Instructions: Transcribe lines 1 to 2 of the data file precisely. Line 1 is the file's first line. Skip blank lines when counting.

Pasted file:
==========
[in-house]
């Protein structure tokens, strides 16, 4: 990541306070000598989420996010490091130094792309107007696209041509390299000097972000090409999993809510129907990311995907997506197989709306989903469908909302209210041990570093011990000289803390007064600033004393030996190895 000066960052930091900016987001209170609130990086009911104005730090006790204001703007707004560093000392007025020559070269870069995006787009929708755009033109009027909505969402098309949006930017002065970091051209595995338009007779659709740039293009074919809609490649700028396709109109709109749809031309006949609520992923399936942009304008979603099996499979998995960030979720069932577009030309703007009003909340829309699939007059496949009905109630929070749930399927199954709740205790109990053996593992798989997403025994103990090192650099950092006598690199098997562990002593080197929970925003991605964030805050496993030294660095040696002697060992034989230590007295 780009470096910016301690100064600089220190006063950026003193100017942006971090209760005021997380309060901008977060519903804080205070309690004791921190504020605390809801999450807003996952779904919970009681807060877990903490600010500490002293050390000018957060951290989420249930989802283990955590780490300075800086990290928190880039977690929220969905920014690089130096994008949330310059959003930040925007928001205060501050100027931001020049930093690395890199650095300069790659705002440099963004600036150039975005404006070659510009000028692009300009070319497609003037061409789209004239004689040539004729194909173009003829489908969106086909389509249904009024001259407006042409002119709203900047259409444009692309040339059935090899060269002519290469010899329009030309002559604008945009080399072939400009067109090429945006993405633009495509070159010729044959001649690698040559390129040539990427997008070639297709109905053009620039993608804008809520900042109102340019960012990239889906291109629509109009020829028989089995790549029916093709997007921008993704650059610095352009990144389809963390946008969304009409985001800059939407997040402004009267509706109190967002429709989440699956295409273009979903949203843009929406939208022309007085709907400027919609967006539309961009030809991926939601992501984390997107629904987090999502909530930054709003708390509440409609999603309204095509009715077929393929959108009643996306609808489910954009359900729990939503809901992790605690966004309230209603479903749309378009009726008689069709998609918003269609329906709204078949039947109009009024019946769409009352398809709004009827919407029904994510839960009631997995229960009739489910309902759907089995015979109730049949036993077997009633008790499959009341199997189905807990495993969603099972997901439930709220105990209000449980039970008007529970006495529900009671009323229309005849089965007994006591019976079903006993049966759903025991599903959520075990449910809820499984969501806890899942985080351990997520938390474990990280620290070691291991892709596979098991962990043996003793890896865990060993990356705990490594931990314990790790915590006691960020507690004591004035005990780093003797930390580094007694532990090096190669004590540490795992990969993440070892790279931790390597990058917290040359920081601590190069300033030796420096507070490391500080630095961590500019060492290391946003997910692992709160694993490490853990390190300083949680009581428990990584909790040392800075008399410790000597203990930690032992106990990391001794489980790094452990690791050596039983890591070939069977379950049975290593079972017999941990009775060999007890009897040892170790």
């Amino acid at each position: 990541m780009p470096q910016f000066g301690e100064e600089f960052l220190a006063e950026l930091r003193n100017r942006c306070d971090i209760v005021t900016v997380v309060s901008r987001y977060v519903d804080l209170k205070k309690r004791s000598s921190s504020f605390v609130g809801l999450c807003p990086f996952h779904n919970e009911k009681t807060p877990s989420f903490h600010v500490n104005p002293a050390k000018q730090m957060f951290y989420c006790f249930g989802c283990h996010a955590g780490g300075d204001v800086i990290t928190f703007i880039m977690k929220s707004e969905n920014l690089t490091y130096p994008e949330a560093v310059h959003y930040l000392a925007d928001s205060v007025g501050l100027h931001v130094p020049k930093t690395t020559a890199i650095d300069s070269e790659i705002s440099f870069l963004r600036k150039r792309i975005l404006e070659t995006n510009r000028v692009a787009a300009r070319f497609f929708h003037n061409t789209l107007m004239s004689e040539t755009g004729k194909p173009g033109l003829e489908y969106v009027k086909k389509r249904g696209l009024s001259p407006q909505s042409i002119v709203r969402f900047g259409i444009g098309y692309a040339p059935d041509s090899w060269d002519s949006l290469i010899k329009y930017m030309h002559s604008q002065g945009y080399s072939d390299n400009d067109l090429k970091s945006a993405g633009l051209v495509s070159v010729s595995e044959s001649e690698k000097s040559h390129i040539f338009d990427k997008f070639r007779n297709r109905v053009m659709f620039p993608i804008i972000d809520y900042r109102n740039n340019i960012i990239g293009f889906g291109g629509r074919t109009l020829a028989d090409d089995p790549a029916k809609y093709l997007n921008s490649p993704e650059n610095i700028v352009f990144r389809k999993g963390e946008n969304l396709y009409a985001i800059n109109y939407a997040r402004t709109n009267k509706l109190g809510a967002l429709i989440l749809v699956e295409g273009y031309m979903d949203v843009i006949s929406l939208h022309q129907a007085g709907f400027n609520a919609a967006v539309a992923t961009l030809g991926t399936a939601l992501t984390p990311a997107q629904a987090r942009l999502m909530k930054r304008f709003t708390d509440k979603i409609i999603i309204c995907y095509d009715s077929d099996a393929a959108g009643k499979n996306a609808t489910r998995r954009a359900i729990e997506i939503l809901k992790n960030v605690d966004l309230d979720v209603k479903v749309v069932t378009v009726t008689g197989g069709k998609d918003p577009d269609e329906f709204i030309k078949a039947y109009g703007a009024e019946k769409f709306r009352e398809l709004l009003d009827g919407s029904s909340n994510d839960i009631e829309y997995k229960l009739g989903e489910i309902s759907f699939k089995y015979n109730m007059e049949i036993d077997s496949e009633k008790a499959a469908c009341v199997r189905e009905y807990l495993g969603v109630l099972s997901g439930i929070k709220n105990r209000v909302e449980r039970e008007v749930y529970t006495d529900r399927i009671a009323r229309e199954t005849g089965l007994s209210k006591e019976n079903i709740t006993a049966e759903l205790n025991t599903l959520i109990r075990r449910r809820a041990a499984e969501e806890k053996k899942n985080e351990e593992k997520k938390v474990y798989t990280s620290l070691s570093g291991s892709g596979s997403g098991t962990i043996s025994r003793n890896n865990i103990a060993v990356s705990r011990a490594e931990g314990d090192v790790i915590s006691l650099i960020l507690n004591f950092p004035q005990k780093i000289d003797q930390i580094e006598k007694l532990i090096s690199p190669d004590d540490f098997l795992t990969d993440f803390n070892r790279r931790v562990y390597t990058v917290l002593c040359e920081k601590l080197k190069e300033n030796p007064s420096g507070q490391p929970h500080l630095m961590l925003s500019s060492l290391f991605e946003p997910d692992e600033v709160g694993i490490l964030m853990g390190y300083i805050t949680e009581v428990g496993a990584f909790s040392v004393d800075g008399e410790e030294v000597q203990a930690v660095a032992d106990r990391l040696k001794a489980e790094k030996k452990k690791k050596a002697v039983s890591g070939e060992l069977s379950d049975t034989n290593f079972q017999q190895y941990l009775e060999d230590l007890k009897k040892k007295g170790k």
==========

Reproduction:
[in-house]
């Protein structure tokens, strides 16, 4: 990541306070000598989420996010490091130094792309107007696209041509390299000097972000090409999993809510129907990311995907997506197989709306989903469908909302209210041990570093011990000289803390007064600033004393030996190895 000066960052930091900016987001209170609130990086009911104005730090006790204001703007707004560093000392007025020559070269870069995006787009929708755009033109009027909505969402098309949006930017002065970091051209595995338009007779659709740039293009074919809609490649700028396709109109709109749809031309006949609520992923399936942009304008979603099996499979998995960030979720069932577009030309703007009003909340829309699939007059496949009905109630929070749930399927199954709740205790109990053996593992798989997403025994103990090192650099950092006598690199098997562990002593080197929970925003991605964030805050496993030294660095040696002697060992034989230590007295 780009470096910016301690100064600089220190006063950026003193100017942006971090209760005021997380309060901008977060519903804080205070309690004791921190504020605390809801999450807003996952779904919970009681807060877990903490600010500490002293050390000018957060951290989420249930989802283990955590780490300075800086990290928190880039977690929220969905920014690089130096994008949330310059959003930040925007928001205060501050100027931001020049930093690395890199650095300069790659705002440099963004600036150039975005404006070659510009000028692009300009070319497609003037061409789209004239004689040539004729194909173009003829489908969106086909389509249904009024001259407006042409002119709203900047259409444009692309040339059935090899060269002519290469010899329009030309002559604008945009080399072939400009067109090429945006993405633009495509070159010729044959001649690698040559390129040539990427997008070639297709109905053009620039993608804008809520900042109102340019960012990239889906291109629509109009020829028989089995790549029916093709997007921008993704650059610095352009990144389809963390946008969304009409985001800059939407997040402004009267509706109190967002429709989440699956295409273009979903949203843009929406939208022309007085709907400027919609967006539309961009030809991926939601992501984390997107629904987090999502909530930054709003708390509440409609999603309204095509009715077929393929959108009643996306609808489910954009359900729990939503809901992790605690966004309230209603479903749309378009009726008689069709998609918003269609329906709204078949039947109009009024019946769409009352398809709004009827919407029904994510839960009631997995229960009739489910309902759907089995015979109730049949036993077997009633008790499959009341199997189905807990495993969603099972997901439930709220105990209000449980039970008007529970006495529900009671009323229309005849089965007994006591019976079903006993049966759903025991599903959520075990449910809820499984969501806890899942985080351990997520938390474990990280620290070691291991892709596979098991962990043996003793890896865990060993990356705990490594931990314990790790915590006691960020507690004591004035005990780093003797930390580094007694532990090096190669004590540490795992990969993440070892790279931790390597990058917290040359920081601590190069300033030796420096507070490391500080630095961590500019060492290391946003997910692992709160694993490490853990390190300083949680009581428990990584909790040392800075008399410790000597203990930690032992106990990391001794489980790094452990690791050596039983890591070939069977379950049975290593079972017999941990009775060999007890009897040892170790």